You might think a long quiet walk through the woods with Mark Zuckerberg, the founder of Facebook, is a treat only his closest friends and dearest family get to enjoy. Yet a chummy stroll with one of the richest men in the world is actually reserved for a few select potential Facebook employees.
Although the hiking path is often the same, along a wooded area of Palo Alto that skirts Stanford University, those invited change each time.
Several people who have been courted by Mr. Zuckerberg told the same story. The 27-year-old chief executive surprises them with the idea of a walk through the woods. A little startled by the invite, people often agree, and are then led across the Facebook parking lot where they eventually end up hiking along a trail that reaches a Silicon Valley lookout. This is where Mr. Zuckerberg delivers his pitch.
The individuals who shared these stories asked not to be named as they were asked to sign a nondisclosure agreement with Facebook during the interview process. Facebook did not respond when asked if this was a regular practice by Mr. Zuckerberg when trying to hire high-level employees.
An intimate walk with Facebook’s founder is of course a rarity in the competitive battle to work for the company. Getting a job at Facebook is considered one of the top career moves in Silicon Valley. Potential employees go through a long and arduous interview process that includes an online application, phone interviews and then in-person sessions with more Facebook employees and managers.
But a handful of rock-star engineers and designers get to leapfrog that entire process.
A potential employee who took a walk with Mr. Zuckerberg earlier this year said the encounter began with a very unexpected e-mail.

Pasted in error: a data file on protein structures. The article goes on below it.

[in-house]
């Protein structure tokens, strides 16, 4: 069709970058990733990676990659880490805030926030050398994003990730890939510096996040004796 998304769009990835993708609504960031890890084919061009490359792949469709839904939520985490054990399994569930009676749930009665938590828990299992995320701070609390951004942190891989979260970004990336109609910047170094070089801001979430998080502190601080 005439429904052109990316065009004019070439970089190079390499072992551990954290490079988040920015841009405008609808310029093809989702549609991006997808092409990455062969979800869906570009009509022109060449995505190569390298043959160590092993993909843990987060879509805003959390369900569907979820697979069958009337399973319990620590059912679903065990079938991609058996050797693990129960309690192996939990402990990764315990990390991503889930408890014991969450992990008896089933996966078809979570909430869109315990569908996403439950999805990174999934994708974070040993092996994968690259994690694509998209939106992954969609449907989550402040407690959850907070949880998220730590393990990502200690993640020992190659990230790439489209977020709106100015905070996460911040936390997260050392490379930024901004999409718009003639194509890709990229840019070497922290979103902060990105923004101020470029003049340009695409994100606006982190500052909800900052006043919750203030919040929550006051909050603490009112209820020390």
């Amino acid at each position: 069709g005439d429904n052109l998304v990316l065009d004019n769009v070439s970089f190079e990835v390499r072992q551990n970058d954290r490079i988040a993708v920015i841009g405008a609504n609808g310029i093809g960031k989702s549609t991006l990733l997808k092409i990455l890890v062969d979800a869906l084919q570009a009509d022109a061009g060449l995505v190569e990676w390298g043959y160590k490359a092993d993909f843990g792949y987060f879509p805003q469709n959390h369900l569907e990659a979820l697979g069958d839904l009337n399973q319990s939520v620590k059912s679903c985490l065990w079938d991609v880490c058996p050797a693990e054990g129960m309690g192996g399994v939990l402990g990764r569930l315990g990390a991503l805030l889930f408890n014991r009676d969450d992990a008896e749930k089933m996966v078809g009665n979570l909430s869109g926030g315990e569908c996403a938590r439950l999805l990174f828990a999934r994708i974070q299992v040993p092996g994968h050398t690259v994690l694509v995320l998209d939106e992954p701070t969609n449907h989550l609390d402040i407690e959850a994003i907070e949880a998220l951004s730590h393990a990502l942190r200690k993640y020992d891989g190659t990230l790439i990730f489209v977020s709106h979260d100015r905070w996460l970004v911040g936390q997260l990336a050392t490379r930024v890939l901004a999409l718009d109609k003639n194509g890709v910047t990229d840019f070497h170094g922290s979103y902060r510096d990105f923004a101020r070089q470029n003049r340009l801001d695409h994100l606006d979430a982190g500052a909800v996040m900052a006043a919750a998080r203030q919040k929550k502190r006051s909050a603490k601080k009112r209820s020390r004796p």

“I opened my e-mail one morning and there was a message from Mark Zuckerberg. I almost choked on my coffee,” said the person. “He asked me to come down to the Facebook campus in Palo Alto to discuss possibly working for the company.”
When the visitor arrived, he met Mr. Zuckerberg in his office, and was then immediately whisked away to the wooded trail. More than one potential employee who experienced the same encounter said the entire experience was “pretty disorienting.”
“Zuckerberg said money wasn’t an object and that if I wanted the job – and why wouldn’t I, he questioned – the paperwork was already ready to go back at the office,” said the person who ran a small start-up Mr. Zuckerberg was trying acquire. “The entire experience was totally surreal. I really felt like I was on a date.”
Another person who was taken on the same walk last year said that when they arrived at the end of the trail, they were confronted with an amazing view of Palo Alto. There, Mr. Zuckerberg stood and explained the technological history of the area.
“He pointed out Apple’s headquarters, then Hewlett-Packard and a number of other big tech companies,” the individual explained. “Then he pointed to Facebook and said that it would eventually be bigger than all of the companies he had just mentioned, and that if I joined the company, I could be apart of it all.”Content origenlay published in New York Times